Oh my gosh! The legendary ice cream version of the Grasshopper! My only regret is I didn’t get a picture of the lovely couple lustily enjoying their Margarita Coupes filled with mountains of neon green, grasshopper flavored ice cream.

Creole Cocktail

Creole Cocktail

Creole Cocktail

1/2 Rye or Canadian Club Whisky. (1 oz Sazerac Straight Rye Whiskey)
1/2 Italian Vermouth. (1 oz Carpano Antica)
2 Dashes Benedictine. (2/3 tsp. Benedictine)
2 Dashes Amer Picon. (2/3 tsp. homemade)

Stir well and strain into cocktail glass. Twist lemon peel on top.

A very good cocktail, that, like the Brooklyn, has a real problem in the lack of a key ingredient: Amer Picon.

Amer Picon is a french bitter orange aperitif brand that is owned by Diageo. For some inexplicable reason Diageo refuses to import it into the United States. I dunno why. We’re not worthy, they don’t think there’s enough of a market, they just don’t like America. Something like that.

So if you want to try a Creole, or a Brooklyn, you’ve got a couple choices.

You can travel to France and buy Amer Picon. Unfortunately, even this is fraught with danger, as a few years ago Diageo changed the recipe for the product, reducing its proof. Maybe they aren’t hating on America at all. Perhaps they are just sparing us from a mediocre modern version of the product!?

You can try to make it yourself using Jamie Boudreau’s recipe, Amer Picon.

Last, you can try for a replacement.

Your first choice for a replacement, as I did previously with the Brooklyn, is to use Torani Amer. Torani Amer is a nice product, but unfortunately, as far as I can tell, doesn’t taste all that much like Amer Picon. It’s a bit too vegetal and not orangey enough. It makes a good Brooklyn or Creole, but not a great one.

A second choice of replacement is an obscure Italian Amaro called CioCiaro. It is more common in some US markets than others. It’s good, but not quite as bitter or orangey as Amer Picon. If you can find it, add a dash of Regan’s or Angostura orange bitters to your cocktail and you should be in business.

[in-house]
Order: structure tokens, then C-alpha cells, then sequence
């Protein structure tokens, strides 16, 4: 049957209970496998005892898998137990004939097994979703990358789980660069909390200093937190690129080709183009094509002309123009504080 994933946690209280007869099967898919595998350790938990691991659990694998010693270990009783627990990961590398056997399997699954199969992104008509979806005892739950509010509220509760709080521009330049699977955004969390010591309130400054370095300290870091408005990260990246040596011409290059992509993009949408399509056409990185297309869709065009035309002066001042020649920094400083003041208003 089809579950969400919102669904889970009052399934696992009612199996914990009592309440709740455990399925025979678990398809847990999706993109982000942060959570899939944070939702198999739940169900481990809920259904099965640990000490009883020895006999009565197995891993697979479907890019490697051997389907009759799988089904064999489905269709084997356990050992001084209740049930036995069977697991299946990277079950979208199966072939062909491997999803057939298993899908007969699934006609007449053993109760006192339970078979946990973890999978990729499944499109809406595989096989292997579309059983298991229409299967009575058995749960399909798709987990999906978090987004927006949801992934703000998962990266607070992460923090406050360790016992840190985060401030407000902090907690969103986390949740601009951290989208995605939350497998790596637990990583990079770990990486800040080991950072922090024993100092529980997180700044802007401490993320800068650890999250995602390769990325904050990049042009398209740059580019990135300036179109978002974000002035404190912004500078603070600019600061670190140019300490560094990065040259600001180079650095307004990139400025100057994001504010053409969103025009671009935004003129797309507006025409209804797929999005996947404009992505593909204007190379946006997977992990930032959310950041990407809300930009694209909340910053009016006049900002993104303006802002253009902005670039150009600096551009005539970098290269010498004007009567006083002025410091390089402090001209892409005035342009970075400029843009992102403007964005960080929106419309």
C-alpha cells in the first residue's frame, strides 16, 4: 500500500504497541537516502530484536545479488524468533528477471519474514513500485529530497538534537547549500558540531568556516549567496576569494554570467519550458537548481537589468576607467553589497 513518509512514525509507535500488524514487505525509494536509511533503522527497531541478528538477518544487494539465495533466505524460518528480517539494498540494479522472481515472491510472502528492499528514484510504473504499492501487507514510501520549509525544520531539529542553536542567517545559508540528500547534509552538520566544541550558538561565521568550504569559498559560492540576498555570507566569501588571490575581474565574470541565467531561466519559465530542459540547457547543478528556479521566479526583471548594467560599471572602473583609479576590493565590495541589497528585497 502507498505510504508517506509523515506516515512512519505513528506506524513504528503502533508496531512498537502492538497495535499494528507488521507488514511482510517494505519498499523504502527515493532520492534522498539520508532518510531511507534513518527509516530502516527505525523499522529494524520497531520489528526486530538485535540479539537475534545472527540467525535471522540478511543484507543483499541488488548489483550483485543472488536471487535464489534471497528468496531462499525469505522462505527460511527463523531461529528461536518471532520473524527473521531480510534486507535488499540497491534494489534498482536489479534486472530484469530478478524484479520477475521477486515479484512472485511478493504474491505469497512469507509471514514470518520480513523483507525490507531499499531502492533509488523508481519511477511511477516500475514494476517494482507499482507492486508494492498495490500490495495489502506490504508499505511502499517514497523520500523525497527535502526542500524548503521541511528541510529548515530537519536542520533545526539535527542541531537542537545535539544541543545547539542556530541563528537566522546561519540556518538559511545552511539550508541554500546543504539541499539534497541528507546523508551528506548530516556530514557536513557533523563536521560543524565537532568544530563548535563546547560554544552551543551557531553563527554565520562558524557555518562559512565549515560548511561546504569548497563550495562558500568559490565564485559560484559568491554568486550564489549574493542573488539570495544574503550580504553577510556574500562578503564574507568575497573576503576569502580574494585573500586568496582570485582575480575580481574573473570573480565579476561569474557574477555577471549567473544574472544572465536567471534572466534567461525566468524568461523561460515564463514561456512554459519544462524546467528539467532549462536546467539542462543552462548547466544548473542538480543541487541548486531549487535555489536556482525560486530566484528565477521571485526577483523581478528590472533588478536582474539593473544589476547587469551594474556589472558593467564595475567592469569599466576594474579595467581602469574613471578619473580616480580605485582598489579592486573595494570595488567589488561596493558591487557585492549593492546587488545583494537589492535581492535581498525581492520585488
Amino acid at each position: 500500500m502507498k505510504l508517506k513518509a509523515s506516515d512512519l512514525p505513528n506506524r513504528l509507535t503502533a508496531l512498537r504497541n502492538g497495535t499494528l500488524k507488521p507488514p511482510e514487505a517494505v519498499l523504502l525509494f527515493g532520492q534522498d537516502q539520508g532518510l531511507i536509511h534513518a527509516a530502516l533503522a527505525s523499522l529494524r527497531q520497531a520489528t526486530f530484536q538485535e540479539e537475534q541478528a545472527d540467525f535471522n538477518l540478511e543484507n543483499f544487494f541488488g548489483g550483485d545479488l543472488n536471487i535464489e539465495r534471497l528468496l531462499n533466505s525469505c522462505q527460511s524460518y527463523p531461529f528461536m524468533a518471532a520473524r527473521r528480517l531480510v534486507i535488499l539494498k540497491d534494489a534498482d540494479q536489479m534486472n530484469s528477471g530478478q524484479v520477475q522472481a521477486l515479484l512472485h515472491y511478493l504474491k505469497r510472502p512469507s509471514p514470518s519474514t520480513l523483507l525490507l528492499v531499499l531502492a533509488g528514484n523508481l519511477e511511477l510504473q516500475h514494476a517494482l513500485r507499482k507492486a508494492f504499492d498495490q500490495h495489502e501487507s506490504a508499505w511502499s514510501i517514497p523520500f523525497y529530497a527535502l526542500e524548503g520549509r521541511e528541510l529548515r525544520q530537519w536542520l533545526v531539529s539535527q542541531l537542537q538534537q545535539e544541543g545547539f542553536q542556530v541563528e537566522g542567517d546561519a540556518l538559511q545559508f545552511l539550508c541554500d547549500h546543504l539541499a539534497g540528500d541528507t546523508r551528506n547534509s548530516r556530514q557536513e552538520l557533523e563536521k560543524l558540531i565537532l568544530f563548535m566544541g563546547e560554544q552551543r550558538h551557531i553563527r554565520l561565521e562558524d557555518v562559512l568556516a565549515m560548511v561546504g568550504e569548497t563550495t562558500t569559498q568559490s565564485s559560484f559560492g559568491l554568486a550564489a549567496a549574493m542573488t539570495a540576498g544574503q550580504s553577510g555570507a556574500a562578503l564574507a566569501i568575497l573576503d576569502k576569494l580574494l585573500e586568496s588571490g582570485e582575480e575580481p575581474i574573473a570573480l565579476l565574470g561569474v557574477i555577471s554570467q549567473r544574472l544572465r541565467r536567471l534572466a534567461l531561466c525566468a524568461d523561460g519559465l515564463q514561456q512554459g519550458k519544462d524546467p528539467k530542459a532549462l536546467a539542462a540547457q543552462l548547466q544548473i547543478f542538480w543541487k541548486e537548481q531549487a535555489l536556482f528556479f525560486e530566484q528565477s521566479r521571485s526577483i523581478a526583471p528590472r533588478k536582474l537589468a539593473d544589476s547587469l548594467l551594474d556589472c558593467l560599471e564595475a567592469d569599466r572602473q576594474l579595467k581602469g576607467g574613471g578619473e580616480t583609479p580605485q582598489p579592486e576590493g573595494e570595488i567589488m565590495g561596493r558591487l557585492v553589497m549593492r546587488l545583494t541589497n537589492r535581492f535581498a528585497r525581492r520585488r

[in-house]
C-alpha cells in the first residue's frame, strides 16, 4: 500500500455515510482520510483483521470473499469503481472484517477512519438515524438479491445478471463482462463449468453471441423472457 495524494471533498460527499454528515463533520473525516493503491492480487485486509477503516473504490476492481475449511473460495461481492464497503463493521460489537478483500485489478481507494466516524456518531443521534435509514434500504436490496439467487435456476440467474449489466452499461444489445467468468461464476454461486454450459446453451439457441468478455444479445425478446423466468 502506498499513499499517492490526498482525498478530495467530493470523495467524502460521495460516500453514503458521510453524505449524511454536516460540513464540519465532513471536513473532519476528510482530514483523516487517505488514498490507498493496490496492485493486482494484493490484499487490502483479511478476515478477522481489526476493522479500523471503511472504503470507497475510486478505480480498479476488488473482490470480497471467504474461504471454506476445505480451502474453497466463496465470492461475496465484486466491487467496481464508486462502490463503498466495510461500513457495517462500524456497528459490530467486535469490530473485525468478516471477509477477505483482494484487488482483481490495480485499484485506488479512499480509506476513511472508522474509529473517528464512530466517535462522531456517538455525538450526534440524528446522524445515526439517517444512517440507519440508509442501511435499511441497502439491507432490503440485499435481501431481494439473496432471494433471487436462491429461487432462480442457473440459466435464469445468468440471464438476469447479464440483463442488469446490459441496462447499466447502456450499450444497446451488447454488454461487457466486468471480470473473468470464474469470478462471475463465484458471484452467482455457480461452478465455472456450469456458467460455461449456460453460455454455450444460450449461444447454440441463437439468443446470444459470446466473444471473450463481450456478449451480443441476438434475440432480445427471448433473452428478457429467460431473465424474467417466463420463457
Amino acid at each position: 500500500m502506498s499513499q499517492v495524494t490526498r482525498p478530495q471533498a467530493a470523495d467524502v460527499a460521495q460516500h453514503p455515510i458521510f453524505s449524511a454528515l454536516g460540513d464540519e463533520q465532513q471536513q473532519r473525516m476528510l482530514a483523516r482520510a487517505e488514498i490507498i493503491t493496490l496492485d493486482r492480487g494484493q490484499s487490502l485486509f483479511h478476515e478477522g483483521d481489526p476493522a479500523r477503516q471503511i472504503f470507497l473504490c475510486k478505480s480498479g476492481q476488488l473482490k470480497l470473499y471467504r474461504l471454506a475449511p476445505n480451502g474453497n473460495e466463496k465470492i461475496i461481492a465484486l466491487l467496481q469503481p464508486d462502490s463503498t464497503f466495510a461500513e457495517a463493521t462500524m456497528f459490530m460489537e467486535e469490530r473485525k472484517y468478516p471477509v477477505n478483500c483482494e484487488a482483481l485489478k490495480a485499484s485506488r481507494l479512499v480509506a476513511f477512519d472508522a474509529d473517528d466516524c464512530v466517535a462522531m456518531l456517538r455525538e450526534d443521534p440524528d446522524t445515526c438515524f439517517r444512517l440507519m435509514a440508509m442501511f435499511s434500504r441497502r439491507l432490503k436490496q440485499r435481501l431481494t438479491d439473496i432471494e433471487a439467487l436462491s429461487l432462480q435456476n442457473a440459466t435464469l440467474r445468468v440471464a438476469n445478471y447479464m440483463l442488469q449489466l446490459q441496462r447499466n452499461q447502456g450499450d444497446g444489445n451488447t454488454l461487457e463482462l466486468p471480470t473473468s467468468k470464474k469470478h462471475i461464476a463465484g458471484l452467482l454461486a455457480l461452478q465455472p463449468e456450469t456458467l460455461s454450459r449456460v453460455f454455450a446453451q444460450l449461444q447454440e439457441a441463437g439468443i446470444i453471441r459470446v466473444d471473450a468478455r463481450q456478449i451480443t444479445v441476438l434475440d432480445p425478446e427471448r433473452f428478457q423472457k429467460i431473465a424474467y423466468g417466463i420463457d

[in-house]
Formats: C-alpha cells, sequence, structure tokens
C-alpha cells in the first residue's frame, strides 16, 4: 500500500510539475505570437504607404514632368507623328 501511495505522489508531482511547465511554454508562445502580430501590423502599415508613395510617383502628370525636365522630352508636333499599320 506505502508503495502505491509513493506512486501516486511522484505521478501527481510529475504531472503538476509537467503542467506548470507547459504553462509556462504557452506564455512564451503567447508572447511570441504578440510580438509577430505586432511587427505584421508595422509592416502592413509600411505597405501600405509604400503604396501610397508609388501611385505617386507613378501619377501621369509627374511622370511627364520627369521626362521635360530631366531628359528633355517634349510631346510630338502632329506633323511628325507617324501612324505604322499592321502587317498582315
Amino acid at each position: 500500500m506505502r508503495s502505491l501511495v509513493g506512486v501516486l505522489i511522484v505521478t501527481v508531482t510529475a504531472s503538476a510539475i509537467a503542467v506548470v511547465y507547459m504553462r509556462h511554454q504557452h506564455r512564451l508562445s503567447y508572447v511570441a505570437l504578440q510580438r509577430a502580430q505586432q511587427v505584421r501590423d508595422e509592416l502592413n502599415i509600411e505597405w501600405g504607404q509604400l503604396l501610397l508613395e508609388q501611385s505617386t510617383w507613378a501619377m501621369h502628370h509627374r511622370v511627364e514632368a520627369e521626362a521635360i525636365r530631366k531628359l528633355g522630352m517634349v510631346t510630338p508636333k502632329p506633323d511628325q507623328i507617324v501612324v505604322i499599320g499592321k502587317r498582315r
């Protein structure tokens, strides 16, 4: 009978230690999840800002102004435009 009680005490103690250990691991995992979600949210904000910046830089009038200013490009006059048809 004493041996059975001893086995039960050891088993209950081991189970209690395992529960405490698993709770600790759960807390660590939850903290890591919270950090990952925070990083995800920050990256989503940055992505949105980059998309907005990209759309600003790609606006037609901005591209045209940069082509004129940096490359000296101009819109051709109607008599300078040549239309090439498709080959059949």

Another option is to make Jamie Boudreau’s recipe. Jamie’s recipe isn’t too hard. He is, after all, very lazy. Basically you modify a less obscure Italian Amaro called Ramzotti by pumping up the oranginess. The only annoying part is that it takes two months to make the orange tincture. Oh, and you have to find a source for bitter orange peels.

Being nearly as lazy as Jamie, but slightly less patient, I worked out this adaption of his recipe:

7 oz vodka
1 orange
10 oz Ramzzotti Amaro
2 oz Stirring’s Blood Orange Bitters
1 drop orange oil

Microplane the zest of 1 orange into the vodka. Let stand a few minutes. Filter through 4 layers of cheese cloth into a clean bottle, squeezing out as much liquid as possible.

Pour Ramzotti Amaro through cheese cloth and orange zest, again squeezing out as much liquid as possible.

Add Blood Orange bitters and orange oil.

Shake to mix. It’s probably best to let it sit for a day or so.

I’m not totally sold, I think it might slightly overdo the fresh orange flavor. But it isn’t bad and doesn’t take 2 months to make. Definitely prefer it to Torani Amer.